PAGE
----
10 Cybersecurity Tips Every Employee Should Know

If you work as an employee, you are the first line of defence in terms of both physical and cyber security. You would not let a thief walk off with the inventory, and you should be just as vigilant when it comes to securing the personal information of your clients, customers and colleagues.

If you run a small business, the staff you hire constitute a vital layer in your security infrastructure. The actions those employees take or do not take could have a profound impact on your business, its profitability and even its viability.

No matter which side of the employer/employee divide you are on, cybersecurity is something everyone should take seriously.

Here are 10 essential cybersecurity tips every employer and business owner should take to heart.

1. Education is power. The more you know about cybersecurity and the threats facing businesses, the better equipped you will be to fight back. Training sessions can be helpful, but employees should also educate themselves about the threats and their solutions.

2. Filters and firewalls only go so far. Internet filters and hardware firewalls can give businesses, and their workers, a false sense of security. These techniques can be effective, but they are no substitute for common sense and worker vigilance.

3. Double-checking attachments could save the day. Infected attachments are common sources of malware, ransomware and other dangers, so it pays to double-check their sources. A quick follow-up phone call to verify the source of an attachment-laden email could prevent serious damage to the company and its reputation.

4. Read each email carefully. It is easy to skim, especially when you are feeling busy and overwhelmed, but review each message before responding or providing any kind of information. Misspellings, punctuation errors and grammatical mistakes are all red flags, and they could be indications of a phishing scam.

5. Keep outside devices off the company network unless they have been invited in. If your company has adopted a bring your own device (BYOD) policy, feel free to jump onboard with your smartphone or tablet. Otherwise, keep those devices off the corporate network, as they could be easy targets for cybercriminals.

6. Use phrases and acronyms in your passwords. Passwords that consist of common words and numbers are easier to crack, so look for alternatives that are harder to break. Long phrases and abbreviations only you know are much more challenging to hackers.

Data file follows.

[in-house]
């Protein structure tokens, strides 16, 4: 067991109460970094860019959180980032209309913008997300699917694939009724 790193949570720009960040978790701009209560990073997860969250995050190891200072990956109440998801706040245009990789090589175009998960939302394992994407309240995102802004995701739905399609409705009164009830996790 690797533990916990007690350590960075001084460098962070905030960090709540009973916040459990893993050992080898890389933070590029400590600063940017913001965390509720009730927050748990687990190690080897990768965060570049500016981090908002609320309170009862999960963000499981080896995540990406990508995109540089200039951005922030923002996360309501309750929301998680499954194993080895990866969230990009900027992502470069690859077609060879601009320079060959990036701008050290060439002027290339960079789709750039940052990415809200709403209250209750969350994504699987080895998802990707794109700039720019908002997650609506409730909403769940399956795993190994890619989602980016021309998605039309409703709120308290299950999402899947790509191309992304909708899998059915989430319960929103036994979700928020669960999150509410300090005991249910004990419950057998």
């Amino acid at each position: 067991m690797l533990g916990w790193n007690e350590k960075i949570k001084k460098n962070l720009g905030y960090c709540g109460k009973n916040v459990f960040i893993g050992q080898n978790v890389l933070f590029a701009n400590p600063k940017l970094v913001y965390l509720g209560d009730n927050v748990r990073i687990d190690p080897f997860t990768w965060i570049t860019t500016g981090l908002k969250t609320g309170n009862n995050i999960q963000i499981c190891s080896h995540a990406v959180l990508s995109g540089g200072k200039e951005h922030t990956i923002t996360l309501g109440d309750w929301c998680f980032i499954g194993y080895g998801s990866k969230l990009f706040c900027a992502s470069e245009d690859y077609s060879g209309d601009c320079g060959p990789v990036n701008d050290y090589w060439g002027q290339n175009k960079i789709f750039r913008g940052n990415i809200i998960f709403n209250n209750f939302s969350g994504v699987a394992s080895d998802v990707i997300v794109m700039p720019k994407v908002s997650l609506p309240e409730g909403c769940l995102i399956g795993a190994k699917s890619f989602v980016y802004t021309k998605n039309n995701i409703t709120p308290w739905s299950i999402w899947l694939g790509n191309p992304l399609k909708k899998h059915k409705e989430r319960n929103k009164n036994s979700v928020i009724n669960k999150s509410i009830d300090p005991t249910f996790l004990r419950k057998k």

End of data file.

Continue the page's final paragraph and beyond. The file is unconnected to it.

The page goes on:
7. If you must write down your password, keep it in a safe place. Even the strongest password is useless if it is written on a sticky note and posted in your cubicle. If you must record your password, write it down, without any identifying information, and keep it with you.

8. Never do work on a public Wi-Fi network. You might think you are doing the boss a favour by finishing that presentation at the local coffee shop, but you could be handing the bad guys keys to the corporate network. Do your work in a secure location and save the public Wi-Fi for other, less critical, tasks.

9. Make sure your antivirus program is running and up to date. Some malware turns off antivirus programs, so check each morning to make sure it is up and running. Free antivirus isn’t good enough! It doesn’t offer the same protection as paid antivirus.

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10. Keep the lines of communication open. If you spot anything unusual or suspect a phishing attack, notify your direct supervisor and the IT staff right away.

It does not matter if the computer you use is a traditional desktop, a laptop, a tablet, a smartphone or an electronic cash register. Every device that connects to the internet is at risk of hackers, and even a single point of entry could have devastating consequences for the network and the data it contains. As an employee, you are the first line of defence against these bad actors, and you need to take that responsibility seriously.

Just think what would happen to your job, and your income, if your employer was victimised by a ransomware attack or had its customer data published online for all to see. If you want to protect yourself, and the company you work for, you need to get proactive about cyberdefence, starting with the 10 tips listed above.

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